US President Joe Biden is plunging into the next phase of his administration with the steady approval of a majority of Americans, according to a new poll from the Associated Press-NORC Centre for Public Affairs Research. The survey shows Mr Biden is buoyed in particular by the public’s broad backing for his handling of the coronavirus pandemic.
n the fourth month of his presidency, Mr Biden’s overall approval rating sits at 63pc. When it comes to the new Democratic president’s handling of the pandemic, 71pc of Americans approve, including 47pc of Republicans.
The poll also shows an uptick in Americans’ overall optimism about the state of the country. Fifty-four percent say the country is on the right track, higher than at any point in AP-NORC polls conducted since 2017; 44pc think the nation is on the wrong track.
Those positive marks have fuelled the Biden White House’s confidence coming out of the president’s first 100 days in office, a stretch in which he secured passage of a sweeping $1.9trn (€1.56trn) pandemic relief package and surged Covid-19 vaccines across the country.
The US, which has suffered the most virus deaths of any nation, is now viewed enviably by much of the rest of the world for its speedy vaccination programme and robust supplies of the shots.
“We are turning a corner,” said Jeff Zients, the White House’s Covid-19 response co-ordinator.
The improvements have also affected Americans’ concerns about the virus. The poll shows the public’s worries about the pandemic are at their lowest level since February 2020, when the virus was first reaching the US. About half of Americans say they are at least somewhat worried that they or a relative could be infected with the virus, down from about seven in 10 just a month earlier.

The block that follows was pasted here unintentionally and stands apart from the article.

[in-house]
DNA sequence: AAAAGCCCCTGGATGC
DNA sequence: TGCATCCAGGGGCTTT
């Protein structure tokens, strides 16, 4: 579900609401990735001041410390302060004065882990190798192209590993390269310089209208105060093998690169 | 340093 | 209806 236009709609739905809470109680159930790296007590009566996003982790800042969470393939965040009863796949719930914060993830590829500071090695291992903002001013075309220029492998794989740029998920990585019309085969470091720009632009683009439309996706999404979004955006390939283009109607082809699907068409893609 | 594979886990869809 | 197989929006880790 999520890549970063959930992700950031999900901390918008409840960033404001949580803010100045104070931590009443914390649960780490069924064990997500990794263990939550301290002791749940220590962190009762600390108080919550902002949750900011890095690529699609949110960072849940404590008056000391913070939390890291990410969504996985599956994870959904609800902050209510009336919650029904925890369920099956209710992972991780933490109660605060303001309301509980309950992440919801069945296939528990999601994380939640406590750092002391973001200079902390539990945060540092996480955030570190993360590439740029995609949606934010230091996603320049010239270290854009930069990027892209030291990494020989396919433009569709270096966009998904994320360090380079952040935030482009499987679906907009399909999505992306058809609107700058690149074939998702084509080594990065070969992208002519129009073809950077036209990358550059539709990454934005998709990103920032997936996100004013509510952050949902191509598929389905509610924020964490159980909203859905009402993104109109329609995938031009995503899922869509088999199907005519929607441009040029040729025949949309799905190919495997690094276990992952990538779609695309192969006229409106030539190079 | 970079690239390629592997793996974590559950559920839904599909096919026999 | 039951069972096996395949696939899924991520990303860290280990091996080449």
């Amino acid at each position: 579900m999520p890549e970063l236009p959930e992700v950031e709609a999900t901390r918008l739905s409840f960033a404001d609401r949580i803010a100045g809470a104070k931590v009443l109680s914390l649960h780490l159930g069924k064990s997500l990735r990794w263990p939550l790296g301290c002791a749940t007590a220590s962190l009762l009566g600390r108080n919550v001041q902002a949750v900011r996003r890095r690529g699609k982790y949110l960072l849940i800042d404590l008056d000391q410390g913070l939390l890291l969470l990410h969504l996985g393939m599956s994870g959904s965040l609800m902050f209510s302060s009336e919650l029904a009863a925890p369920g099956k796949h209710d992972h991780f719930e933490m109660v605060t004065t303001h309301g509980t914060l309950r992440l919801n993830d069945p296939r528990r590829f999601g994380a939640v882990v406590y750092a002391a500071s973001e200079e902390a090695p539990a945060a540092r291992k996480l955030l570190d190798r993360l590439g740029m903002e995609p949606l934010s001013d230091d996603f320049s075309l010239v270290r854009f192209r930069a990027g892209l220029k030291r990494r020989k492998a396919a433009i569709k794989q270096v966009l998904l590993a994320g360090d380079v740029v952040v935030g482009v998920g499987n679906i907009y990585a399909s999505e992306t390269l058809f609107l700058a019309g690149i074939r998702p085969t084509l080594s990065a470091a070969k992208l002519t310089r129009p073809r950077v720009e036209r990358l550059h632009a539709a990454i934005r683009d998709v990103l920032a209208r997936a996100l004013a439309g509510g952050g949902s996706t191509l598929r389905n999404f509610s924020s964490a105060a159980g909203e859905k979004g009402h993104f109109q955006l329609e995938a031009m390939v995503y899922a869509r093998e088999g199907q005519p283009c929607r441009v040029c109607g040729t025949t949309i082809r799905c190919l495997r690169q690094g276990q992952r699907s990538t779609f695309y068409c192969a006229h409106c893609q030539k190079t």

As has been the case throughout the pandemic, there is a wide partisan gap in Americans’ views of pandemic risks. Among Democrats, 69pc say they remain at least somewhat worried about being infected with the virus, compared with just 33pc of Republicans.
Despite the overall positive assessments of Americans, Mr Biden’s advisers are well aware that the next phase of his presidency is potentially trickier. Vaccination rates have slowed, and the administration is grappling with how to persuade those who are reluctant to get the shots about their safety and efficacy.
Mr Biden’s legislative agenda for the rest of this year also faces obstacles on Capitol Hill. Republicans are resisting his calls for passing a sweeping infrastructure package, and there’s insufficient support among Democrats for overhauling Senate rules in a way that would allow the party to tackle changes to immigration policy, gun laws and voting rights on its own.
There are also potential warning signs emerging on the economy after a strong start to the year. A new government report showed employers added just 266,000 jobs in April, sharply lower than in March and far fewer than economists had expected.